Black and Latino Angel Investment Fund receives grant from U.S. economic officials
Rutgers Business School’s Center for Urban Entrepreneurship and Economic Development received a major grant from the U.S. Economic Development Authority to continue and strengthen its efforts to build Black and Latino-owned tech businesses.
The $300,000 Build to Scale Capital Challenge grant was awarded to the Black and Latino Technology Angel Investment Fund of New Jersey, which CUEED launched last year.
The fund is one of CUEED’s newest initiatives to empower entrepreneurs, strengthen urban communities and create greater inclusion in the innovation sector. It is considered critical to strengthening the work of CUEED’s three-year-old Black and Latino Technology Initiative.
Lyneir Richardson, CUEED's executive director, said he views the grant as the EDA’s “vote of confidence” in the Black and Latino Technology Angel Investment Fund.
“The Build to Scale grant completes the desired P-3 trifecta of funding from the public sector, a noteworthy philanthropic organization, and individuals in the private sector,” Richardson said.
“All are committed now, with real money, to make early stage capital available to fuel tech start-ups and growth companies led by Black and Latino entrepreneurs.”
A group of individuals affiliated with Rutgers University and CUEED committed $500,000 to create the angel fund as a way of providing capital to innovative, potentially profitable minority-owned start-ups. CUEED will receive the grant money over three years, $100,000 annually.
“The angel fund seeks to change the fact that less than 1% of all high growth technology start-ups are led by African Americans or Latinos,” CUEED wrote in its EDA grant proposal. “Research has shown that entrepreneurs of color have difficulty getting accepted into top tech startup accelerators and security early-stage growth capital.”
The Black and Latino Technology Initiative, known familiarly as the BLT Initiative, provides Black and Latinx entrepreneurs with mentorship, networking, potential funding and connects them with resources and experts. Its goal is to work with founders of tech startups in an effort to increase their chances of being accepted into an accelerator or in obtaining seed capital to grow their ventures.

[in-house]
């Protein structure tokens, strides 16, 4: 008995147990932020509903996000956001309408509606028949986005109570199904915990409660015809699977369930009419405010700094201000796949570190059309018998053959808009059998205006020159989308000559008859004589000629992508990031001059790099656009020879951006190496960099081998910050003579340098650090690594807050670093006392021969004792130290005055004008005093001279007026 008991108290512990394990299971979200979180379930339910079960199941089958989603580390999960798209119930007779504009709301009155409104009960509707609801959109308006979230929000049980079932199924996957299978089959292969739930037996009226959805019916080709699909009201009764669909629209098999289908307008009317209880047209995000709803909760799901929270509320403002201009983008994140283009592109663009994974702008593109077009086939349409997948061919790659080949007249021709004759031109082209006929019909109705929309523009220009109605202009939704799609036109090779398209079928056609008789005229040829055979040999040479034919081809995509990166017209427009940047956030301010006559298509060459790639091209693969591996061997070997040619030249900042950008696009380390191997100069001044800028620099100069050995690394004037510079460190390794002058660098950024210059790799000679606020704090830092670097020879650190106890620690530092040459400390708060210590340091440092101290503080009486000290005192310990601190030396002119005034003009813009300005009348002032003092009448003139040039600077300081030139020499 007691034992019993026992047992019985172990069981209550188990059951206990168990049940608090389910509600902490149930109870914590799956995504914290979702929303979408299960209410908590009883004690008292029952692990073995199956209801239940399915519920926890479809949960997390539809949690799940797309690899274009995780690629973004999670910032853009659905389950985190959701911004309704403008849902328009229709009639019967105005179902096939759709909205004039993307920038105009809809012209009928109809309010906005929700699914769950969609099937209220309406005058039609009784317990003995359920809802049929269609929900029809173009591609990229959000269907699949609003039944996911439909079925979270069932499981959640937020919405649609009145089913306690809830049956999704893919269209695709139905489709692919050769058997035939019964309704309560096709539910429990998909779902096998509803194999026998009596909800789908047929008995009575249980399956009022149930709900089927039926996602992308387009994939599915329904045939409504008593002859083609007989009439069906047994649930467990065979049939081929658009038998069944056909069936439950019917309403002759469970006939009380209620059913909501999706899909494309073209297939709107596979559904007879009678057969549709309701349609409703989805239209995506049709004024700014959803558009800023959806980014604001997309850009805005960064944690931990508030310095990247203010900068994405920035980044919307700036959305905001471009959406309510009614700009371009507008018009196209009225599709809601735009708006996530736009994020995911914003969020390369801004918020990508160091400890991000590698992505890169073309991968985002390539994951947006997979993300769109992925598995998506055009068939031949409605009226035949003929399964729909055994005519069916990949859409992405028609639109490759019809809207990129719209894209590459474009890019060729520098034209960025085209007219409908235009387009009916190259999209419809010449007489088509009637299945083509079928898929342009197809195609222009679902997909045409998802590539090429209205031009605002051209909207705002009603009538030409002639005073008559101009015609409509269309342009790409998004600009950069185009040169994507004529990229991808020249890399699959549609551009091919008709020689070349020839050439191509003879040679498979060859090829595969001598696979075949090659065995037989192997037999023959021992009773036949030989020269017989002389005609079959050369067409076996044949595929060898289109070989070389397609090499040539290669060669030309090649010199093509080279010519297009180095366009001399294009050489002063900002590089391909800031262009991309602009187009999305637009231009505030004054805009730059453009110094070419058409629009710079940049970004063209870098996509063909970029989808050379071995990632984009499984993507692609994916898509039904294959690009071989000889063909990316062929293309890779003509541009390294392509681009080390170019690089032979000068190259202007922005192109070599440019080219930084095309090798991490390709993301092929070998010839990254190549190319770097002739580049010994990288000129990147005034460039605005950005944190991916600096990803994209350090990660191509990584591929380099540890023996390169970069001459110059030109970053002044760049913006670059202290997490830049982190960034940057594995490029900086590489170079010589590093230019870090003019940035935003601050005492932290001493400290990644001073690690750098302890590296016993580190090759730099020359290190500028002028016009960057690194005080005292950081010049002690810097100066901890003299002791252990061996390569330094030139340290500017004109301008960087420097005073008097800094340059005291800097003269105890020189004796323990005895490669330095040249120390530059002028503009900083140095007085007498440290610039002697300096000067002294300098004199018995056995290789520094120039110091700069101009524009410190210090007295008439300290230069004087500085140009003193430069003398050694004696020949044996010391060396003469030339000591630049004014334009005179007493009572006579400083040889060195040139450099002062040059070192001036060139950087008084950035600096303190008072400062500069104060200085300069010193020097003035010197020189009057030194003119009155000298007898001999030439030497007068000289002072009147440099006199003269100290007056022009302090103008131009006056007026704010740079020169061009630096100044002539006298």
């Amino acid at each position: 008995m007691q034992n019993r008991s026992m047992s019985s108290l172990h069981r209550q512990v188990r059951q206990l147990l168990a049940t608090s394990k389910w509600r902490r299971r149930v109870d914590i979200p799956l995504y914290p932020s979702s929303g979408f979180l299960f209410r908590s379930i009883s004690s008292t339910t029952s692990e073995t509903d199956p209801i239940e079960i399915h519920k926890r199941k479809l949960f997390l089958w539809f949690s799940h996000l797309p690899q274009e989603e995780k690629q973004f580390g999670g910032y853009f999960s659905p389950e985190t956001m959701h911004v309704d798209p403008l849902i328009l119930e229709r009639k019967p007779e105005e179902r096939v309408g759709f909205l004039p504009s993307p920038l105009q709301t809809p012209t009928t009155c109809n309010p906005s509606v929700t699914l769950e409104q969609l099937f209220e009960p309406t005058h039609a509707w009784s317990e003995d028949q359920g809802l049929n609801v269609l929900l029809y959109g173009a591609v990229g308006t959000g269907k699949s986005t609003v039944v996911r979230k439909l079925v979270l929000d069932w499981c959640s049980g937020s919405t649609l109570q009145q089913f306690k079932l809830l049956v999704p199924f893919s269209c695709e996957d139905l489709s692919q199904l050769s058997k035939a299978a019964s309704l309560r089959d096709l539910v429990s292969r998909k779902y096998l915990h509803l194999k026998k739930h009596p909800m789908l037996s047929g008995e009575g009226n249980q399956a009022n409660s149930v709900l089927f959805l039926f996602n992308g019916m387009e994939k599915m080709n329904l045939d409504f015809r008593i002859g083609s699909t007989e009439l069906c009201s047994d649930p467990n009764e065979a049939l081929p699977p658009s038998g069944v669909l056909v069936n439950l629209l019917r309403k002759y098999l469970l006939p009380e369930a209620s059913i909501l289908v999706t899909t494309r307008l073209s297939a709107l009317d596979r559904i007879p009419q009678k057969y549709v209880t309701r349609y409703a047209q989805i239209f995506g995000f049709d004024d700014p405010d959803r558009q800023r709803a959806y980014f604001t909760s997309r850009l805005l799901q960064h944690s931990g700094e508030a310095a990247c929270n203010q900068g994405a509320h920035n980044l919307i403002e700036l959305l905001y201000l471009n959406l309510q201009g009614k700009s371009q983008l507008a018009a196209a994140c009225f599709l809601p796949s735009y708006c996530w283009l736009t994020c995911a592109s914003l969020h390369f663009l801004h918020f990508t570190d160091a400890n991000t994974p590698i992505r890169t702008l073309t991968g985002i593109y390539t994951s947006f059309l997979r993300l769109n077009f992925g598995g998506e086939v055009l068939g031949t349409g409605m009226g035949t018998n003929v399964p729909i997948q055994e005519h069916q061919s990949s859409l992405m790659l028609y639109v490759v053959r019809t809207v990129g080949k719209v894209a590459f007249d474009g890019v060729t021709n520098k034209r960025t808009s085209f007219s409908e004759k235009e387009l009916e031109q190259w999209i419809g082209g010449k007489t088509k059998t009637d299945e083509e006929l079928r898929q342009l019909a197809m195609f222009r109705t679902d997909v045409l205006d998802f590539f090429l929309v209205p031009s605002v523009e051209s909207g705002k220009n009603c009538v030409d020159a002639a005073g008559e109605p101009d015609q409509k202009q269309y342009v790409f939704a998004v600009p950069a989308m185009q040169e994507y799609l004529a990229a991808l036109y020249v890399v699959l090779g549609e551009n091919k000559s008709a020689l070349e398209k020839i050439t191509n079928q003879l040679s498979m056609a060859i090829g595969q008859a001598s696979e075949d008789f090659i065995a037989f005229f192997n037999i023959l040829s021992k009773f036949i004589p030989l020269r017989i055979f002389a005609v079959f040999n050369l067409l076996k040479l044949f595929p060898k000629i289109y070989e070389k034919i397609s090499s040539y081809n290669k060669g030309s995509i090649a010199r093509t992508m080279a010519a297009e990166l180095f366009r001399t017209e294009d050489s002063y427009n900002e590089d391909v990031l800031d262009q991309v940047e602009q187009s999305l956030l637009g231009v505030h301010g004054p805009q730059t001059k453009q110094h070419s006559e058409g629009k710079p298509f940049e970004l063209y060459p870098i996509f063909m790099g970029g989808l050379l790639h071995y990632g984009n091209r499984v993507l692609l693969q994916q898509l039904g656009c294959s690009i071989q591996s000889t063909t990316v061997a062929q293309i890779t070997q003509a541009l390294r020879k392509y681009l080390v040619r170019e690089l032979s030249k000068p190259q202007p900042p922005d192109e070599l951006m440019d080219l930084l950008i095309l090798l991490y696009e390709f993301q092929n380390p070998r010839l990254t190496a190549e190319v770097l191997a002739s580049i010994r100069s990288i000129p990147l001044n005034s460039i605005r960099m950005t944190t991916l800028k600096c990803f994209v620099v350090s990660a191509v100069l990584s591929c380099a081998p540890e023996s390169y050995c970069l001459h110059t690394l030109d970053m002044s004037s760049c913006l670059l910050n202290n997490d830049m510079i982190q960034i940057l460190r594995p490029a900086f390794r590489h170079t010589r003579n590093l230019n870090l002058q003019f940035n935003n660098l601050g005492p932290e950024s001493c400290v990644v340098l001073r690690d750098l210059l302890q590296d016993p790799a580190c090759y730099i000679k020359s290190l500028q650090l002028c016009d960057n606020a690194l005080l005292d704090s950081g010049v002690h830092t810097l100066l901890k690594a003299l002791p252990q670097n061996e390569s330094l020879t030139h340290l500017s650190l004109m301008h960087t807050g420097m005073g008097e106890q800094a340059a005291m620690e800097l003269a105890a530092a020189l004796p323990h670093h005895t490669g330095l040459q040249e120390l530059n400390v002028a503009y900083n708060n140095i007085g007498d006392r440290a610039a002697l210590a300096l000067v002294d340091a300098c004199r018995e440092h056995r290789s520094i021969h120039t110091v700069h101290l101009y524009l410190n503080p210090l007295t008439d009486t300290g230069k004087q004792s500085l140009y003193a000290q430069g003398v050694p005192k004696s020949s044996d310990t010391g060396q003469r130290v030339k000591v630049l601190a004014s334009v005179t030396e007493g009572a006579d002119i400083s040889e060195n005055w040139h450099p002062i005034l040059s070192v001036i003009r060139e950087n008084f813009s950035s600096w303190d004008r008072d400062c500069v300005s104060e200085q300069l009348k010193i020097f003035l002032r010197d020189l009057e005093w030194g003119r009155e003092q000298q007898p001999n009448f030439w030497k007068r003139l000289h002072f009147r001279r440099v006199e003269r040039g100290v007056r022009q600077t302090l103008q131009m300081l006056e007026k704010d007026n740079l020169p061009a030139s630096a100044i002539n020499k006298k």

CUEED said the Capital Challenge grant will support the expansion of the angel fund by helping to recruit more private sector investors and expanding the ability of entrepreneurs to access early-stage risk capital. It will also fuel the BLT Initiative’s efforts to prepare entrepreneurs for investor presentations and identifying qualified deals, enhancing investor knowledge and facilitating co-investment opportunities with other angel investment funds.
One of the objectives of the BLT Initiative is to assist more diverse entrepreneurs get accepted into accelerator programs so they may attract additional private capital to commercialize their ideas and grow their businesses.
The BLT Initiative is part of CUEED’s award-winning economic development programming. More than 450 diverse small business owners have benefited from the center’s support, including 74% who were Asian, Black, Hispanic and Native America and 62% who were women.
The efforts by the BLT Initiative and the Black and Latino Investment Fund to achieve more inclusion in the innovation sector are complemented by the ongoing research of Jeffrey Robinson, CUEED’s academic director.
Robinson’s federally funded research examines the reasons for the lack of diversity within the U.S. innovative economy examines the reasons for a lack of diversity within the nation’s innovative economy and identifies disparities in how federal funding is allocated to technology entrepreneurs.
In addition to CUEED, the U.S. EDA awarded Build to Scale grants to 51 organizations from 36 states. The organizations include nonprofits, institutions of higher education and entrepreneurship-focused programs.
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